BigDann

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BigDann
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  • If you've got an old macOS install image, it will probably stop working today

    sumergo said:
    ITGUYINSD said:
    Samhain said:
    BigDann said:
    You know there is a very easy fix here!

    The installer looks at its certificates and the systems date. So as long as the systems date is older than the expiring cert the installer won't be the wiser!

    As an example I just installed Sierra on an old 2011 iMac. I altered the systems Date & Time setting to manual and then back dated it to Jan 2017. Restarted the system and then ran the OS installer USB thumb drive I've setup. Once done reset the Date and Time to automatic and its done!
    Workarounds (like yours) are good to know in a pinch. The fix is to download the images, with the new certificate, because setting back a system clock can have unintended consequences.


    Mike you said ‘ The fix is to download the images, with the new certificate,‘ sorry if I am being dense, but how do you do this now the installers are no longer available?
    Most are available now, minus a few. They should all be available by tomorrow.

    The key point, is if you have an install disk or update image that isn't Catalina that's older than about three weeks, you're going to need to replace it.
    Probably a dumb question, but now that the App Store is different, I can't find all the old OS versions (El Cap, Yosemite, High Sierra, etc.).  Where do we get those?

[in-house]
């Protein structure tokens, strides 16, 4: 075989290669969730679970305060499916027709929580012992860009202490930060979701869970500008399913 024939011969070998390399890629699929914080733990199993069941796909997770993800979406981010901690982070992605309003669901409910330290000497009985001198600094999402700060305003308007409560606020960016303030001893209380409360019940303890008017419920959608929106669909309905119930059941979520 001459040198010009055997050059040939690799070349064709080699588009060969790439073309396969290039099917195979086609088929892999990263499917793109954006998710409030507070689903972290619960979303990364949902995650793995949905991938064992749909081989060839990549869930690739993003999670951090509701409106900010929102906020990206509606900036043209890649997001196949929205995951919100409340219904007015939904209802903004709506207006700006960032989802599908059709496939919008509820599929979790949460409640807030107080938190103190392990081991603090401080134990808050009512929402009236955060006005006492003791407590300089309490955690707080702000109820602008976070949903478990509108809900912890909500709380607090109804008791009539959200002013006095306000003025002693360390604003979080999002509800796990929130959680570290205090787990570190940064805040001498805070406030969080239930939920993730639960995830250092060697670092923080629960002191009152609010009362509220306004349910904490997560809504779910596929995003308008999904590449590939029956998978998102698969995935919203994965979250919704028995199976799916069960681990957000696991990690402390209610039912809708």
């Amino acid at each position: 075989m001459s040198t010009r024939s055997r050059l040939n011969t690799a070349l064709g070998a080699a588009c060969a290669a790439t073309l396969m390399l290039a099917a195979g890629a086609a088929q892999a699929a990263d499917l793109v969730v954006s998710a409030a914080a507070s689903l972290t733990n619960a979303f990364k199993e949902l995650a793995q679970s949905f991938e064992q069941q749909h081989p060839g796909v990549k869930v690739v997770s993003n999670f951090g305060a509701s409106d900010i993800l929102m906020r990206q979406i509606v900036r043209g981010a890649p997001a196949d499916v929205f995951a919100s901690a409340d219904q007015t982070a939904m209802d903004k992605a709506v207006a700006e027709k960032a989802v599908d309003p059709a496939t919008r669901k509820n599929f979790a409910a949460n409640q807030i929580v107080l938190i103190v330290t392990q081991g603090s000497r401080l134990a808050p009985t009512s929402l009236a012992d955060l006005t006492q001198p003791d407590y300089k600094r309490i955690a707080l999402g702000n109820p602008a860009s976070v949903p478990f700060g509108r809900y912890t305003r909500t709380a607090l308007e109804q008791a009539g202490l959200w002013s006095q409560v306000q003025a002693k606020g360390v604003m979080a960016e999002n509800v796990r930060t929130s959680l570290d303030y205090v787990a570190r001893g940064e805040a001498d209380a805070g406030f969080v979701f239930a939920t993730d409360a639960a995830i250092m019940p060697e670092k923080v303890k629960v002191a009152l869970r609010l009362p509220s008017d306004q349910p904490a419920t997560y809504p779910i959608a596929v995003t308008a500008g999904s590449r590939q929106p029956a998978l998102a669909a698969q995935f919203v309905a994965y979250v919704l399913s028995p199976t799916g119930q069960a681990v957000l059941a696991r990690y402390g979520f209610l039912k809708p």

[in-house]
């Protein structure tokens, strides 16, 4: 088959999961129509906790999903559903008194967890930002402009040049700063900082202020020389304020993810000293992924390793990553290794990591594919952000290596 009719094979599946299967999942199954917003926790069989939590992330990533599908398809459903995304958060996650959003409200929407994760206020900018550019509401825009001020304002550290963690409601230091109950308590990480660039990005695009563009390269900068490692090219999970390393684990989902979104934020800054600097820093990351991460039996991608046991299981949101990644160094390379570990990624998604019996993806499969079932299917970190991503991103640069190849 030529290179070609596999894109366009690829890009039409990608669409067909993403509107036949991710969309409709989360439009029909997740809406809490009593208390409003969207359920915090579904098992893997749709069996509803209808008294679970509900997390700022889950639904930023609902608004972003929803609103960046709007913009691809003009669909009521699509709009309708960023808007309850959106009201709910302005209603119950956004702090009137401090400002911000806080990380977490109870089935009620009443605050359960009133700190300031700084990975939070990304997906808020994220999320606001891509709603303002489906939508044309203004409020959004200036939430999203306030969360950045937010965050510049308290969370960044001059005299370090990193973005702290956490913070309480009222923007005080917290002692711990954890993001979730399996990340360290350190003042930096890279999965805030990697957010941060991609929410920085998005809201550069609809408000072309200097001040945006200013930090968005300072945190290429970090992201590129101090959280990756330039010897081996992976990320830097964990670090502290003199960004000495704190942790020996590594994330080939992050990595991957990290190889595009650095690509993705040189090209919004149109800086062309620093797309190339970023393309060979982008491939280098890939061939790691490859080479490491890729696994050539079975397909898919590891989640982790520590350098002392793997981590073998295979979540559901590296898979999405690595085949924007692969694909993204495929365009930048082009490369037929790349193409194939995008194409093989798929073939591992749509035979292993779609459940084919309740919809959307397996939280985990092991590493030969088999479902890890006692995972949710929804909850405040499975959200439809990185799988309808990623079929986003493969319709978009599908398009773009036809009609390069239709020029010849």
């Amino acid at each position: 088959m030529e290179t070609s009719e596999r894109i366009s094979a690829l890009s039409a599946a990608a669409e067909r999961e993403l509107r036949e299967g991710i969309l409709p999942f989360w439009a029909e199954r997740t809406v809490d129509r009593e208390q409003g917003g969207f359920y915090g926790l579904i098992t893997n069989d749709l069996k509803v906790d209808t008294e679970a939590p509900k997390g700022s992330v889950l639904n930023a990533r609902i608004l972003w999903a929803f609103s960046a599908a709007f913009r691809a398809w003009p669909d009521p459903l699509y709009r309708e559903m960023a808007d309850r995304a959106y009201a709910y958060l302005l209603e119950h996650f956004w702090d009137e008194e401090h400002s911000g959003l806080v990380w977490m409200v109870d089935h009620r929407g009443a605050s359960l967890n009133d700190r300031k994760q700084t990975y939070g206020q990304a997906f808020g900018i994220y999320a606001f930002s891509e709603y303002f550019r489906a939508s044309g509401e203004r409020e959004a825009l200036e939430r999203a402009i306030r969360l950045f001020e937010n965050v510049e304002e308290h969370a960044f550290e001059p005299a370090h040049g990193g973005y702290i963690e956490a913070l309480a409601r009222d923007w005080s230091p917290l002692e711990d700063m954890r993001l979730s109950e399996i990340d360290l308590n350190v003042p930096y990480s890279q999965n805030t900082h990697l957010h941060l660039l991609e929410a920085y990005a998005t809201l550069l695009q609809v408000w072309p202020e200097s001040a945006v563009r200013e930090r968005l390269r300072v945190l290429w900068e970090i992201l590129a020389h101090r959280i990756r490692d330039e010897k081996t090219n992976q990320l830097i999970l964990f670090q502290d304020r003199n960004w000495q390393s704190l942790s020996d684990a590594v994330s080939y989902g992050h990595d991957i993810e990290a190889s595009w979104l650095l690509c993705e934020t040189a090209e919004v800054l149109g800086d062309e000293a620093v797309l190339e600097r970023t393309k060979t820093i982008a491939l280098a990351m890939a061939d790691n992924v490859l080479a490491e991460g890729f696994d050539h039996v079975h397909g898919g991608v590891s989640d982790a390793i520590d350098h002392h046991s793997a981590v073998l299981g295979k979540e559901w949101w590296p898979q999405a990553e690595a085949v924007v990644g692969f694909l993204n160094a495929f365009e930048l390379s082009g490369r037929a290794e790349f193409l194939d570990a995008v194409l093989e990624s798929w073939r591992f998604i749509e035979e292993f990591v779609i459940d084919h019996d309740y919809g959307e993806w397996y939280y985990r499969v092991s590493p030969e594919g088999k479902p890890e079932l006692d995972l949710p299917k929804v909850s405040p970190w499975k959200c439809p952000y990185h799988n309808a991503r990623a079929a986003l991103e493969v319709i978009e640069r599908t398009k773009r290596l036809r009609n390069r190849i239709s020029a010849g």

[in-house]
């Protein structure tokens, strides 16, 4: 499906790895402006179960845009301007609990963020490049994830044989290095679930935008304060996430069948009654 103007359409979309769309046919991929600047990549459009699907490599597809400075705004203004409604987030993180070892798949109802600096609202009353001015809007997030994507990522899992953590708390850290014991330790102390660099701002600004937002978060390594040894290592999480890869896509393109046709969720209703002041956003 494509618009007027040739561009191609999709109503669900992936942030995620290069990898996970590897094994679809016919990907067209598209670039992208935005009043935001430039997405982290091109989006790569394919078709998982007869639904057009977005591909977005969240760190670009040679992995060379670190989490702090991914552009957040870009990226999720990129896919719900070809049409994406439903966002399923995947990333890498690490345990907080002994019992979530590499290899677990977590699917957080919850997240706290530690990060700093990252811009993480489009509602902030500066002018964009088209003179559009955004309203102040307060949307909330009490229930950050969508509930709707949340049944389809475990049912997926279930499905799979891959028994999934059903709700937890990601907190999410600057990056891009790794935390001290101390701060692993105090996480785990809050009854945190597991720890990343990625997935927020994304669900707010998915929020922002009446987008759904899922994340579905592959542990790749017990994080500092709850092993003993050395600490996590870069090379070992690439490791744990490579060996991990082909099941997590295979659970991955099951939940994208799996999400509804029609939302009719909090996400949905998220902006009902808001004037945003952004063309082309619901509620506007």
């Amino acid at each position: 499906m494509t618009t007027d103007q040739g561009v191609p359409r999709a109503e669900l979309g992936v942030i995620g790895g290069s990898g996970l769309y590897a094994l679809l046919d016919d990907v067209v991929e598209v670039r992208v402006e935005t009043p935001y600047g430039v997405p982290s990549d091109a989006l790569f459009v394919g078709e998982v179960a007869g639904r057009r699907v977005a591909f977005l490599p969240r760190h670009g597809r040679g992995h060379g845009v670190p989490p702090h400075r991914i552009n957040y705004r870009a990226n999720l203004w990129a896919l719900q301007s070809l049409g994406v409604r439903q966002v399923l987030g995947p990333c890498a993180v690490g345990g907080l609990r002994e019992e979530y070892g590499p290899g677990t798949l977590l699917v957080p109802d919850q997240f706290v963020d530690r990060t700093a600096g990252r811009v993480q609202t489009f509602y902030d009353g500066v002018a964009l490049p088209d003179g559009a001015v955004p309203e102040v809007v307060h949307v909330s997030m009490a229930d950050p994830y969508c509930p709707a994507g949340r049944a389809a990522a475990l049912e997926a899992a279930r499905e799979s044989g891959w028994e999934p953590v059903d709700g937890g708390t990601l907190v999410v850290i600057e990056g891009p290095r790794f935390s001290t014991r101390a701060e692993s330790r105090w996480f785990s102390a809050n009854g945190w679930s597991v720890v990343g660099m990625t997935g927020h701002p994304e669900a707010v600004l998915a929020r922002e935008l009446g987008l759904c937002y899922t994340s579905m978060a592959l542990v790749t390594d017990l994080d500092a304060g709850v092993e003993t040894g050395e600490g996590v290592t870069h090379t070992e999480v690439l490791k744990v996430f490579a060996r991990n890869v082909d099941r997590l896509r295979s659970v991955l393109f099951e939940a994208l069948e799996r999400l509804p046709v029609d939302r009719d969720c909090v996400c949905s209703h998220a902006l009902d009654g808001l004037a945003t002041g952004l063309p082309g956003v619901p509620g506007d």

Not a dumb question. The Medium post has most of them linked. Here they are:

    Sierra: https://support.apple.com/en-us/HT208202
    High Sierra: https://support.apple.com/en-us/HT208969
    Mojave: https://support.apple.com/HT210190
    The rest: https://support.apple.com/downloads

    Further back than that, the best way is hitting the App Store from a Yosemite Mac and checking out the Purchased tab -- assuming that's where you got the OS from.
    And (for me at least) each link comes back with:
    "This copy of the install MacOS XYZ application is damaged, and can't be used to install macOS"
    Thats the certificate warning! Now alter your systems date to a date within the OS's life time and disable auto as my example above. Then run the installer again magic! It will install the OS. Now don't forget to reset your date.
    dysamoriamuthuk_vanalingam
  • If you've got an old macOS install image, it will probably stop working today

    BigDann said:
    You know there is a very easy fix here!

    The installer looks at its certificates and the systems date. So as long as the systems date is older than the expiring cert the installer won't be the wiser!

    As an example I just installed Sierra on an old 2011 iMac. I altered the systems Date & Time setting to manual and then back dated it to Jan 2017. Restarted the system and then ran the OS installer USB thumb drive I've setup. Once done reset the Date and Time to automatic and its done!
    Workarounds (like yours) are good to know in a pinch. The fix is to download the images, with the new certificate, because setting back a system clock can have unintended consequences.


    Apple long since stopped signing the older installers ;-{ They only update the last two OS's now. Besides, its more work resetting up the installer USB drive.